I walk along the path through the marsh where the narrow trunks of the alder trees stretch up to the canopy, shading me with the vibrant green of spring. So different to the lanky eucalypts back home which are shedding their bark, but not their leaves, as the southern hemisphere dives towards the dark, still days of winter. Terra Australis, my home. But by the chance wanderings of my parents my birthplace was here on the North American continent so a part of me is from here too. And here I am, drawn by an opportunity, information becoming reality through a combination of internet connectivity and cheap trans-pacific airfares. At this juncture of autumn and winter, fate provided a path for me to leapfrog back into the Northern hemisphere, where spring is unfolding into summer in the Pacific North West.
I am here on a writer’s retreat, titled Self as the Source of the Story. I am here seeking help to tell a story I know deep in my heart I’m meant to share. I ponder how to bring alive in words the journey that has unfolded for me over the past twelve years, the path I have walked with depression and healing as my companions. Here, now, I walk slowly, my bare feet caressing the ground beneath me as the path meanders from my comfortable living quarters to the gathering house on the far side of the marsh. I walk alone, knowing that I will find support and comfort, laughter and tears soon, sitting in circle with my fellow travellers. In this moment, though, I relish the stillness, the solitude, connecting with nature, aware of each step, careful of the guardians of the path, the giant ‘banana’ slugs, who can appear at any moment, sliding across the soft wood shavings which highlight the dry path through the mire and greenery.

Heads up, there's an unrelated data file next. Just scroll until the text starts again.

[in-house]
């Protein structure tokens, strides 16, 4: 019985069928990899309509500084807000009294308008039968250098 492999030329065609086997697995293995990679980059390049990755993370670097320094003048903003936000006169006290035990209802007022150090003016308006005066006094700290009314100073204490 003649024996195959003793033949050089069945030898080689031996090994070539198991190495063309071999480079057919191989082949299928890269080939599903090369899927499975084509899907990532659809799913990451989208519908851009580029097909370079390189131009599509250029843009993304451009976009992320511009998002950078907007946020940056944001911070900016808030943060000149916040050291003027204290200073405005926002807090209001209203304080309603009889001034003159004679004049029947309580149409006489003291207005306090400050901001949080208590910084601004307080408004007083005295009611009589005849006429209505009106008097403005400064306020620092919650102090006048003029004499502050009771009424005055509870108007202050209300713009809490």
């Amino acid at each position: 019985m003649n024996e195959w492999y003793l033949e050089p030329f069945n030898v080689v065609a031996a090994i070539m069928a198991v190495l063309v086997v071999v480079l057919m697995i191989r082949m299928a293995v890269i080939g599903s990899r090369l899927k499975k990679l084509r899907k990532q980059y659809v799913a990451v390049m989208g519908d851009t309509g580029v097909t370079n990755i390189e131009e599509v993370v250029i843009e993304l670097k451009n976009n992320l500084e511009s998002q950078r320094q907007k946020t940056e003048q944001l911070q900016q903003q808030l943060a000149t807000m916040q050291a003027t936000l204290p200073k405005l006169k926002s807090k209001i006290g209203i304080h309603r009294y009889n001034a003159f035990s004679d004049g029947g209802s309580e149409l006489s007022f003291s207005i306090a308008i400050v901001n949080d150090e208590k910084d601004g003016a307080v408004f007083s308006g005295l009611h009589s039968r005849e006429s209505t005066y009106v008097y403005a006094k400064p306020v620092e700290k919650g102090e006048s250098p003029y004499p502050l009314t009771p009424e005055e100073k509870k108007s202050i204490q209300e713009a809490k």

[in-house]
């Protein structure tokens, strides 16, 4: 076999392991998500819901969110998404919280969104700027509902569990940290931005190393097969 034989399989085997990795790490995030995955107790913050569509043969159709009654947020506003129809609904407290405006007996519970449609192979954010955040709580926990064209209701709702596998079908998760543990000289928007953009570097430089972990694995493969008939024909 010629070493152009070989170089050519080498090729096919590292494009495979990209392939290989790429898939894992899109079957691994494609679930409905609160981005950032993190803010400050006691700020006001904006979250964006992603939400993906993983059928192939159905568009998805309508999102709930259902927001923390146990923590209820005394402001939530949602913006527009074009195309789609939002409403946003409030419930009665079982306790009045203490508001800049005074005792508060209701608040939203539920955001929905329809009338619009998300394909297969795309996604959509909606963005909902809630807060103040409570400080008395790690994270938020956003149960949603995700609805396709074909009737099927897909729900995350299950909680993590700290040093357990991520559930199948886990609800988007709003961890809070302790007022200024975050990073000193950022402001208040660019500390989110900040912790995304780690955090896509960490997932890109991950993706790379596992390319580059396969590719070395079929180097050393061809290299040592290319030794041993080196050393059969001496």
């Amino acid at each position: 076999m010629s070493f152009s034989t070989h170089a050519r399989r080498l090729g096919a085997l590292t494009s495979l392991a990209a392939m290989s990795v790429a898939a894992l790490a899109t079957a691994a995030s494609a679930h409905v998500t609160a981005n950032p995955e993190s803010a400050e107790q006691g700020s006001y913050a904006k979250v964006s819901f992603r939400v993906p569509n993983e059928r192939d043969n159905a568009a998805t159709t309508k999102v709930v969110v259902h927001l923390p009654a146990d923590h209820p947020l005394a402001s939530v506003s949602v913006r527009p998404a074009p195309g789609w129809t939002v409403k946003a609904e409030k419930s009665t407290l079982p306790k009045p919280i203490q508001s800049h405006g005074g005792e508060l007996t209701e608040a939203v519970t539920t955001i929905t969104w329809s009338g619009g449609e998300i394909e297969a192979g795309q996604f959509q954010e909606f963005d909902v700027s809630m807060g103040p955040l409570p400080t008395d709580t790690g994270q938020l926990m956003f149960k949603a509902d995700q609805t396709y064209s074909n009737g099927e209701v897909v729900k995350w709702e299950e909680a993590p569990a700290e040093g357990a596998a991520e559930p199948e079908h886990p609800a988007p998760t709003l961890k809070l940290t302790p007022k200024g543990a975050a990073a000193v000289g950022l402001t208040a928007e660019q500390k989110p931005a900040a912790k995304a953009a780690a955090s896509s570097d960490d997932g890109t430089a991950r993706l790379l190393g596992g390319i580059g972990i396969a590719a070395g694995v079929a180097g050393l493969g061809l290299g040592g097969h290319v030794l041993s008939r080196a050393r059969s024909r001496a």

Suddenly I stop, my eye caught by something on the path, which is neither a slug nor a twig from the trees above. I pick up a piece of wood, about the size of my hand, a circular knot in the center of the wood, which has resisted the shredder. Intrigued I carry it with me to the Marsh house where we gather. I show my find to the group, sensing a metaphor at hand,
“Depression is like going through the chipper,” I say. “A part of you survives. Like this knot, that part of you has a strength that you learn to trust.”
That night as we prepared to enter a day of silent writing, I had a dream. A man with an axe stood beneath a massive tree. Walking through the bush near my home you can find a few of these giants, as they stretch up to the impossibly high canopy their base has rotted, creating an alcove where fairies and gnomes might linger on a misty winter’s night. In my dream I watched as a man with an axe chopped away at the inside of the hollow, stepping out of the way as the sawdust liberated by his axe rained down. Watching this scene, my dream observer felt fear for his safety, and perhaps wondered why he persisted in this potentially dangerous endeavor. A wise voice from behind reassured me.
“The tree will be better, stronger afterwards.” There was a purpose to it all, just as we were learning in our writing classes. We write our stories, not to perpetuate them, but to heal and let go and, humbly, without expectation, offer what healing we can to other human souls on this journey.